Question of Crania

I am a fan of collective nouns, those apt word choices describing a group of things, for instance an Exaltation of Larks (also the title of a nice book on the subject).

A Pride of Lions, a Babble of Politicians (I made that one up, but it seems to fit, no?), an Anomaly of Woodchucks (woodchucks are solitary creatures) . . . you see how it goes.

So, as Marston Morse once said, my thesis is prepared.  Here is a Question of Crania:

Constant-Scale Natural Boundary Map of a Monkey Cranium

Constant-Scale Natural Boundary Map of a Monkey Cranium

. . .

Constant-Scale Natural Boundary Map of Neanderthal Broken Hill #471

Constant-Scale Natural Boundary Map of Neanderthal Broken Hill #471

. . .

Constant-Scale Natural Boundary Map of Modern Human

Constant-Scale Natural Boundary Map of Modern Human

. . . and, odd one out, a peculiar and, I dare say, novel way to make a portrait sculpture, but, with constant-scale natural boundary projection as my “chisels,” I could.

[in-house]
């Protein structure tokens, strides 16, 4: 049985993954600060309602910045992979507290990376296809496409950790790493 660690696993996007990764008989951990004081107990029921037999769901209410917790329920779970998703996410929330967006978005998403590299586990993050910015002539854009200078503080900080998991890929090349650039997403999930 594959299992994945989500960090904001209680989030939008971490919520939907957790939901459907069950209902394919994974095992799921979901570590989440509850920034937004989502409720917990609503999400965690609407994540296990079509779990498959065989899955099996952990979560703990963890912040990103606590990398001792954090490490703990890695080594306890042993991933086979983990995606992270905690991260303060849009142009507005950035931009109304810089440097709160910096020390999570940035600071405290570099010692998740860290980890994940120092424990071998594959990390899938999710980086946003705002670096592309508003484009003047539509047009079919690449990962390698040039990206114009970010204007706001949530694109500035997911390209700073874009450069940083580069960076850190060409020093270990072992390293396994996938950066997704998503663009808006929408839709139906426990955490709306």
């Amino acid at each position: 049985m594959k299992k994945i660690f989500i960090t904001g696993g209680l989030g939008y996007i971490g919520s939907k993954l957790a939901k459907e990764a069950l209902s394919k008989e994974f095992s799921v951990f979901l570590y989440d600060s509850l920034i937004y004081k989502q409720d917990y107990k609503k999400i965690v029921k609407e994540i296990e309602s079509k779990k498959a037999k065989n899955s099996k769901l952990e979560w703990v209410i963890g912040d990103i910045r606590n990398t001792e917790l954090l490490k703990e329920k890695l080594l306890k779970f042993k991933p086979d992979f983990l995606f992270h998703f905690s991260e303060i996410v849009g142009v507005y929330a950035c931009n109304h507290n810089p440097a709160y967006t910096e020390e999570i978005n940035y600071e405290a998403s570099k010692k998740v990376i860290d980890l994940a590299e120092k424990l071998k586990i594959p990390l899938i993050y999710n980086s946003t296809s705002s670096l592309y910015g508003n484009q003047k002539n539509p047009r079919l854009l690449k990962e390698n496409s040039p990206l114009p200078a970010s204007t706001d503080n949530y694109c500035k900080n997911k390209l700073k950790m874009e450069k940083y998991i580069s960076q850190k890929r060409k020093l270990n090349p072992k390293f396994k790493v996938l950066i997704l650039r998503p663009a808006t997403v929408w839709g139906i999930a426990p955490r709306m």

Constant-Scale Natural Boundary Map of Human Head

Constant-Scale Natural Boundary Map of Human Head

. . . For me, the curious part of this Question of Crania is what could be gleaned by overlaying these images in a manner similar to how we architects overlay, for instance, the first floor plan of a house with the second floor. Thus we learn precisely how things line up and where they don’t. Anthropologists often set a row of specimens beside each other and compare them, measure them, suppose things and draw conclusions. With CSNB, each specimen may be reduced to two dimensions with no loss of “real estate.” So, for example, overlaying the CSNB map of the monkey cranium with CSNB maps of his father and son, brothers, non-relatives, etc. might be revealing and cogently expressive of patterns that are otherwise obscure or unconvincingly observed.

Oho — it all makes me feel a bit like a woodchuck myself — what would Albrecht Durer say today?

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